The United States’ animosity toward Cuba seems a matter of course. So, it came as no surprise when Congress passed legislation this week that allows U.S. companies to sue Cuban entities. Over the past 125 years, however, the U.S. and Cuba have shifted from close allies to sworn enemies. Washington has provided military support to independence movements and invested in Cuba’s development. It has also backed dictators, blocked missiles, executed covert operations and imposed sanctions on the island. As global power dynamics have shifted, so too have Cuba’s importance and its relationship with Washington – illustrating that while a country’s geography is constant, its role in the geopolitical system evolves over time.

Cuba Then

Cuba is the largest island in the Caribbean and lays at the confluence of the Atlantic Ocean, the Gulf of Mexico and the Caribbean Sea. Spain, recognizing the island’s geopolitical importance, colonized Cuba and brought it into the global system in the 16th century – a time when European powers were competing in a massive land grab in the Western Hemisphere. The Spaniards built the island into a regional logistics and military hub; it was well-positioned to resupply ships after the long Atlantic crossing, launch voyages to other colonial holdings in the hemisphere and enable Spain to protect its holdings from other European states. By the 19th century, Spain’s power in the New World began to dwindle, but Cuba’s importance did not.

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In the late 19th and early 20th centuries, Cuba played a critical role in the United States’ emergence as a regional power. The U.S., triumphant in the Mexican-American War, had expanded westward, showing great potential to become the dominant regional power. But shortly thereafter, the U.S. descended into civil war and a period of reconstruction, both of which drained the young country’s resources and attention, forcing it to turn inward. When it managed to emerge intact, the U.S. set its sights on regional expansion. With a territory that stretched coast to coast, this meant turning to the seas.

The United States was operating on the notion that if it controlled the oceans it could harness regional and potentially global power. Controlling Cuba was a key part of this strategy. The U.S needed to expel foreign powers (particularly Spain) from its environs, form a security belt through its southern waters and open an east-west maritime corridor in the Caribbean. A base in Cuba, which lies about 100 miles (160 kilometers) south of Florida, would help the U.S. defend its coastal waters, safeguarding access to the Atlantic for its Gulf of Mexico ports. Cuba would also serve as a foothold from which the U.S. could establish a defensive perimeter and expand farther. To this end, the U.S. military intervened in 1898 to support the Cuban fight for independence from Spain in what would become known as the Spanish-American War. The Cubans – and their American backers – prevailed and Cuba, along with Puerto Rico, became a de facto U.S. territory. The U.S. had its foothold, and its status as the dominant North American power was secured.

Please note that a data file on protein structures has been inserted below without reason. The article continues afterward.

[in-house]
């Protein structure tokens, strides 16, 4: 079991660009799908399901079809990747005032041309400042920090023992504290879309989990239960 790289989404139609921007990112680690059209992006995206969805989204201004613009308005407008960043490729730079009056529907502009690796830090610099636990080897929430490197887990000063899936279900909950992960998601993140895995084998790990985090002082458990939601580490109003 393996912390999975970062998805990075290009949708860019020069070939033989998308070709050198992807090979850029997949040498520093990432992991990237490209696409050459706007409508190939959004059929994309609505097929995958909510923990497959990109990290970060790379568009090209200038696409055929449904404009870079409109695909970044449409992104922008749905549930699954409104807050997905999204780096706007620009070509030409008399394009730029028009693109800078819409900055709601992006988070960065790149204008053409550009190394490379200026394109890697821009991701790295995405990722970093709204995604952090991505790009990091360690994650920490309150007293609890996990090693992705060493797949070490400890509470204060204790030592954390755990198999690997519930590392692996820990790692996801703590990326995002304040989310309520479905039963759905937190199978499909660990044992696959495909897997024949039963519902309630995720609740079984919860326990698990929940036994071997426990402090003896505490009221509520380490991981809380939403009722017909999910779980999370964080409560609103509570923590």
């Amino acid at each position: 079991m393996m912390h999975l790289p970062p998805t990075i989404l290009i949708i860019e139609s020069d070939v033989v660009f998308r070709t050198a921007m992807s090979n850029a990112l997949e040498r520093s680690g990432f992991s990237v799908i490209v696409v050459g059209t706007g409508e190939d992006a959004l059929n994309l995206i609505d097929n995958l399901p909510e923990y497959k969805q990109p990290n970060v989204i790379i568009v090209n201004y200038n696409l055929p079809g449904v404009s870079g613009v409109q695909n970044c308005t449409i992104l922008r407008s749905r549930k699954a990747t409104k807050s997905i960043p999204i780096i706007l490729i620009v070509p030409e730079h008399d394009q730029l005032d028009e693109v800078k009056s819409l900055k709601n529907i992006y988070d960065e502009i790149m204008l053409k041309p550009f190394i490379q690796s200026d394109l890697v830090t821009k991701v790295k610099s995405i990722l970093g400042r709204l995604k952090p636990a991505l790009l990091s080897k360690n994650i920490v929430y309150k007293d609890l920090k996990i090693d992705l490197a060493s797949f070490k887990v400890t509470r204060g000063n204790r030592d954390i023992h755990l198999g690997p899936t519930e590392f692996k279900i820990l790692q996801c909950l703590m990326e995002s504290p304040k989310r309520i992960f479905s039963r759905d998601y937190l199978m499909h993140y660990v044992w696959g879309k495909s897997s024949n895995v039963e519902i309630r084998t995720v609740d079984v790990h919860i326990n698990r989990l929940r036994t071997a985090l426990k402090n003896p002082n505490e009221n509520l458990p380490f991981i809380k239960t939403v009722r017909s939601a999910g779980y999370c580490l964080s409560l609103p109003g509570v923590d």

With the onset of the two world wars, Cuba’s prominence in regional geopolitics subsided. As of the early 1900s, European powers were no longer pursuing territorial claims in the Western Hemisphere. Instead, the major threats to U.S. interests, the great wars, were in Europe itself. U.S. resources were funneled toward supporting allies and, later, combating the Central and Axis powers. The U.S., therefore, modified its approach to the island, keeping Cuba under control by maintaining strong economic ties, supporting political movements and installing leaders whose policies aligned with U.S. interests.

Cuba’s import returned with a vengeance during the Cold War. In 1959, following years of guerrilla warfare, Fidel Castro ushered in his Cuban Revolution and took control of the country. The U.S. had lost its grip on the Cuban government but held onto its naval base in Guantanamo Bay, preserving a fragment of the U.S. foothold and a threat to the Castro regime. Castro, who despised the United States, quickly aligned his government with the Soviet Union. For Moscow, having a Soviet ally located so close to the United States’ mainland proved invaluable. The U.S. was stationing nuclear weapons in its allies’ territories along the Soviet border, and with Cuba on its side, Moscow could do the same. Cuba opened itself to Soviet military equipment and installations, posing a major strategic threat to the U.S. That threat culminated in the 1962 Cuban missile crisis, during which the U.S. and Soviet Union teetered on the brink of nuclear war, which could very well have been triggered by missiles launched from proxy states. This was Cuba’s 15 minutes of geopolitical fame, placing it at the center of the global system. Of course, the threat was defused, and while U.S.-Cuban enmity persisted for the remainder of the Cold War, it did not reach crisis levels again.